I read my results, but then noticed awhile later that the test pad had darkened in color. What does this mean?
The two-minute mark is what’s important. Because it’s exposed to oxygen, the test pad may continue to darken over time, even if alcohol is not present. The color of the pad exactly two minutes after saturation is the most accurate result.
How long does alcohol last in the breast supply?
A typical drink – a 12 oz beer, a 5 oz glass of wine, or a 1.5 oz portion of hard liquor, for example – takes an average of two to three hours to metabolize out of your system. But everyone is different, and it may last a longer or shorter period of time for you.
Do the Milkscreen test strips have an expiration date?
Yes. The expiration date is embossed on the back of each foil pouch containing a test strip. You’ll also find it on the outside of the package, on a sticker under “LOT.” The expiration date will be shown by year and month (e.g., 2016-08).
Why was Milkscreen created?
Maternal self-confidence is critical to maintaining breastfeeding. At the same time, many women want to enjoy an occasional drink after their baby is born and while they’re still nursing. (Hey, you’ve earned that glass of wine!) If you have an occasional alcoholic drink, you also want the peace of mind of knowing that your breast milk does not still contain alcohol. If alcohol is still present at feeding time, you can provide your baby with an alternate source of breast milk (from a supply pumped earlier) or formula. Milkscreen enables you to make smart decisions to take the best care of your baby possible.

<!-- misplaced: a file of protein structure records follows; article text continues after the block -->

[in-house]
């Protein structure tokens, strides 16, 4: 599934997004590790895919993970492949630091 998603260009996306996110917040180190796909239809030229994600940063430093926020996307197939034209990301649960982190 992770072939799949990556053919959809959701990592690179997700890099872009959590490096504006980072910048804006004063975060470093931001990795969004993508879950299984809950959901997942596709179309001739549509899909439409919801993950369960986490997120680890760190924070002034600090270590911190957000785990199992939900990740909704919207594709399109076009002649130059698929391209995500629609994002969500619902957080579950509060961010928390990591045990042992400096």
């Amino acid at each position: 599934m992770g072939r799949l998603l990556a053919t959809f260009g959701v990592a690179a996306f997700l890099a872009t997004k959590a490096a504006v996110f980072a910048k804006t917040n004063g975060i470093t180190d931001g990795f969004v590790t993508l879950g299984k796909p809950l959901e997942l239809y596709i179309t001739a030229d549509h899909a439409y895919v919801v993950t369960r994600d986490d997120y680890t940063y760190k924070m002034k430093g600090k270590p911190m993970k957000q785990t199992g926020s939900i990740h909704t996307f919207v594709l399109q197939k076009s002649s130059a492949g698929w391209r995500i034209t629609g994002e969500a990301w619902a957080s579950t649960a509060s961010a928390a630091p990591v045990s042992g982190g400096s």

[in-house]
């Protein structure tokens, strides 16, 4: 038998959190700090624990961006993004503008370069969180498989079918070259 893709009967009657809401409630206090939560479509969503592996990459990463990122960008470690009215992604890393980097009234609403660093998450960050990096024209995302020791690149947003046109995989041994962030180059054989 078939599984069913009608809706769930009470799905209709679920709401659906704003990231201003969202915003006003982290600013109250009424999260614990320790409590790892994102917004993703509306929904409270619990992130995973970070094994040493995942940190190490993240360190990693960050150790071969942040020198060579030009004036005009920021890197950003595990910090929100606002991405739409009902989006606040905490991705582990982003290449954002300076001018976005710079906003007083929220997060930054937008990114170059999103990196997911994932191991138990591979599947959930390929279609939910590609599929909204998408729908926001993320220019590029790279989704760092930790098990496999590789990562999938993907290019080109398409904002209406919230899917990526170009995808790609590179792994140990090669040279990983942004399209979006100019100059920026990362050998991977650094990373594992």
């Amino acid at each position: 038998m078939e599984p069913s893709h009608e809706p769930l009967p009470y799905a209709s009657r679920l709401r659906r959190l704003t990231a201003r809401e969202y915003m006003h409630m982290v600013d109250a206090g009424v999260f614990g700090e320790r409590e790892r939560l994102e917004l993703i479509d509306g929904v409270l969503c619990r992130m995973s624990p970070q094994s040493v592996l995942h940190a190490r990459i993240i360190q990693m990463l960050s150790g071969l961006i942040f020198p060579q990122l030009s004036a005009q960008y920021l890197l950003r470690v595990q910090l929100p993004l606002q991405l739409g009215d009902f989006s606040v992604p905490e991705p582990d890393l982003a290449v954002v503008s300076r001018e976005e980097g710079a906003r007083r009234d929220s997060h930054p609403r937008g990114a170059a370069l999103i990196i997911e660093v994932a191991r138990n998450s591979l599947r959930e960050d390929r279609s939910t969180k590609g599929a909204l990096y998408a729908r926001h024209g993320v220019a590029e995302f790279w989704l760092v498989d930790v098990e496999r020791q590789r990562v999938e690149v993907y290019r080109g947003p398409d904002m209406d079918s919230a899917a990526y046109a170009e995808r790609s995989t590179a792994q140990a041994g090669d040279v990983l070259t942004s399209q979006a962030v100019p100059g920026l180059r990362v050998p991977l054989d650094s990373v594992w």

Should I still use Milkscreen even if I don’t feel intoxicated?
A feeling of intoxication is not an accurate measure of determining if there’s alcohol in breast milk … not to mention the fact that alcohol can give you a false sense of bravado. Every woman metabolizes alcohol differently, and the amount of time it takes for the alcohol to leave the breast milk supply also varies. Body weight, type and amount of alcohol consumed, and food intake will all affect alcohol metabolism.
How does Milkscreen work?
Milkscreen consists of a plastic strip with a reactive test pad applied to one tip. Two minutes after saturation with breast milk, the test pad will change color if alcohol is present at or above 13.1 mg/dL.
Can’t I just “pump and dump” to speed up the removal of alcohol from my breast milk?
From a practical standpoint, pumping and dumping may keep you more comfortable if you have alcohol in your breast milk, but it won’t actually speed up the alcohol metabolism. That’s because as long as it’s in your bloodstream, it’s in your breast milk; they metabolize at about the same rate. If you are able to wait to breastfeed, the alcohol will dissipate from your breast milk in a few hours. No need to waste that liquid gold!
* These statements have not been evaluated by the Food and Drug Administration. This product is not intended to diagnose, treat, cure, or prevent any disease.